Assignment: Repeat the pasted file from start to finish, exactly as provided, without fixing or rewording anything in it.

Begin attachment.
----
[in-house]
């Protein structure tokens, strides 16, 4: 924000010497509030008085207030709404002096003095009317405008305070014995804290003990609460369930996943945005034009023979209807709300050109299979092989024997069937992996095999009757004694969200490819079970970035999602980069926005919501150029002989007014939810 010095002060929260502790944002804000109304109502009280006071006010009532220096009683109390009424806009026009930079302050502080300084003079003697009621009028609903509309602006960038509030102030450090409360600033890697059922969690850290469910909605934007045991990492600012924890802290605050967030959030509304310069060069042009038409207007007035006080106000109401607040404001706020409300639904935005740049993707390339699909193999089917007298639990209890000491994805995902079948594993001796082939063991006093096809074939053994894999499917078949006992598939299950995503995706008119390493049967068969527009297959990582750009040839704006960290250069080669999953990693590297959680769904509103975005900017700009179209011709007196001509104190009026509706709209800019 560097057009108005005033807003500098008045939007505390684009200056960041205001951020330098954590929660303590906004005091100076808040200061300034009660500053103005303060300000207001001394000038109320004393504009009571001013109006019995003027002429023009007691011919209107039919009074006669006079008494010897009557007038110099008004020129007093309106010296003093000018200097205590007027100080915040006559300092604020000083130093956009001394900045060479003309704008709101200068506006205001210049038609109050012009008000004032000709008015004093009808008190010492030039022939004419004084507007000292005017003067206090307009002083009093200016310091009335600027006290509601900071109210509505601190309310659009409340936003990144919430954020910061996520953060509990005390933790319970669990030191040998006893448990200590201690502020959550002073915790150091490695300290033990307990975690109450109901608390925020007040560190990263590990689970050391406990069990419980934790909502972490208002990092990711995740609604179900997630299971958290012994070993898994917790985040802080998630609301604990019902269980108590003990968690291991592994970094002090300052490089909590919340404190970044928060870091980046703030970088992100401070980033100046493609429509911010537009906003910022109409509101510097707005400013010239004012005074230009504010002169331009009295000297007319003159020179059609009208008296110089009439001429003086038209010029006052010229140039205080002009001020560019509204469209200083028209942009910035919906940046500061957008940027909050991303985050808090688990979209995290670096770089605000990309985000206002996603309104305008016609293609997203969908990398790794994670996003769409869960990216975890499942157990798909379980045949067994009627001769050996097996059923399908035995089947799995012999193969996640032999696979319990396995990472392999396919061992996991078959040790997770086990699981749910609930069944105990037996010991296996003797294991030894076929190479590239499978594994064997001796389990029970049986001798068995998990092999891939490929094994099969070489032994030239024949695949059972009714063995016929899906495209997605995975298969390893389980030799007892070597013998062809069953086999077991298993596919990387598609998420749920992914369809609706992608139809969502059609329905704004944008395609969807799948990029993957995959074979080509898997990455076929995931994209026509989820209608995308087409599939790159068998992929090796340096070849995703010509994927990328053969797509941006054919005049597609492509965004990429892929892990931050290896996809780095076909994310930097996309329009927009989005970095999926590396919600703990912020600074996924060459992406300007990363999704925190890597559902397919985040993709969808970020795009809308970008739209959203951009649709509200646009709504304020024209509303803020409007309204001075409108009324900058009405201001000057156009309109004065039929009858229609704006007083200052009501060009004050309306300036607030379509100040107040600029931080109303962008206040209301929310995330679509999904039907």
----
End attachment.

[in-house]
């Protein structure tokens, strides 16, 4: 924000010497509030008085207030709404002096003095009317405008305070014995804290003990609460369930996943945005034009023979209807709300050109299979092989024997069937992996095999009757004694969200490819079970970035999602980069926005919501150029002989007014939810 010095002060929260502790944002804000109304109502009280006071006010009532220096009683109390009424806009026009930079302050502080300084003079003697009621009028609903509309602006960038509030102030450090409360600033890697059922969690850290469910909605934007045991990492600012924890802290605050967030959030509304310069060069042009038409207007007035006080106000109401607040404001706020409300639904935005740049993707390339699909193999089917007298639990209890000491994805995902079948594993001796082939063991006093096809074939053994894999499917078949006992598939299950995503995706008119390493049967068969527009297959990582750009040839704006960290250069080669999953990693590297959680769904509103975005900017700009179209011709007196001509104190009026509706709209800019 560097057009108005005033807003500098008045939007505390684009200056960041205001951020330098954590929660303590906004005091100076808040200061300034009660500053103005303060300000207001001394000038109320004393504009009571001013109006019995003027002429023009007691011919209107039919009074006669006079008494010897009557007038110099008004020129007093309106010296003093000018200097205590007027100080915040006559300092604020000083130093956009001394900045060479003309704008709101200068506006205001210049038609109050012009008000004032000709008015004093009808008190010492030039022939004419004084507007000292005017003067206090307009002083009093200016310091009335600027006290509601900071109210509505601190309310659009409340936003990144919430954020910061996520953060509990005390933790319970669990030191040998006893448990200590201690502020959550002073915790150091490695300290033990307990975690109450109901608390925020007040560190990263590990689970050391406990069990419980934790909502972490208002990092990711995740609604179900997630299971958290012994070993898994917790985040802080998630609301604990019902269980108590003990968690291991592994970094002090300052490089909590919340404190970044928060870091980046703030970088992100401070980033100046493609429509911010537009906003910022109409509101510097707005400013010239004012005074230009504010002169331009009295000297007319003159020179059609009208008296110089009439001429003086038209010029006052010229140039205080002009001020560019509204469209200083028209942009910035919906940046500061957008940027909050991303985050808090688990979209995290670096770089605000990309985000206002996603309104305008016609293609997203969908990398790794994670996003769409869960990216975890499942157990798909379980045949067994009627001769050996097996059923399908035995089947799995012999193969996640032999696979319990396995990472392999396919061992996991078959040790997770086990699981749910609930069944105990037996010991296996003797294991030894076929190479590239499978594994064997001796389990029970049986001798068995998990092999891939490929094994099969070489032994030239024949695949059972009714063995016929899906495209997605995975298969390893389980030799007892070597013998062809069953086999077991298993596919990387598609998420749920992914369809609706992608139809969502059609329905704004944008395609969807799948990029993957995959074979080509898997990455076929995931994209026509989820209608995308087409599939790159068998992929090796340096070849995703010509994927990328053969797509941006054919005049597609492509965004990429892929892990931050290896996809780095076909994310930097996309329009927009989005970095999926590396919600703990912020600074996924060459992406300007990363999704925190890597559902397919985040993709969808970020795009809308970008739209959203951009649709509200646009709504304020024209509303803020409007309204001075409108009324900058009405201001000057156009309109004065039929009858229609704006007083200052009501060009004050309306300036607030379509100040107040600029931080109303962008206040209301929310995330679509999904039907």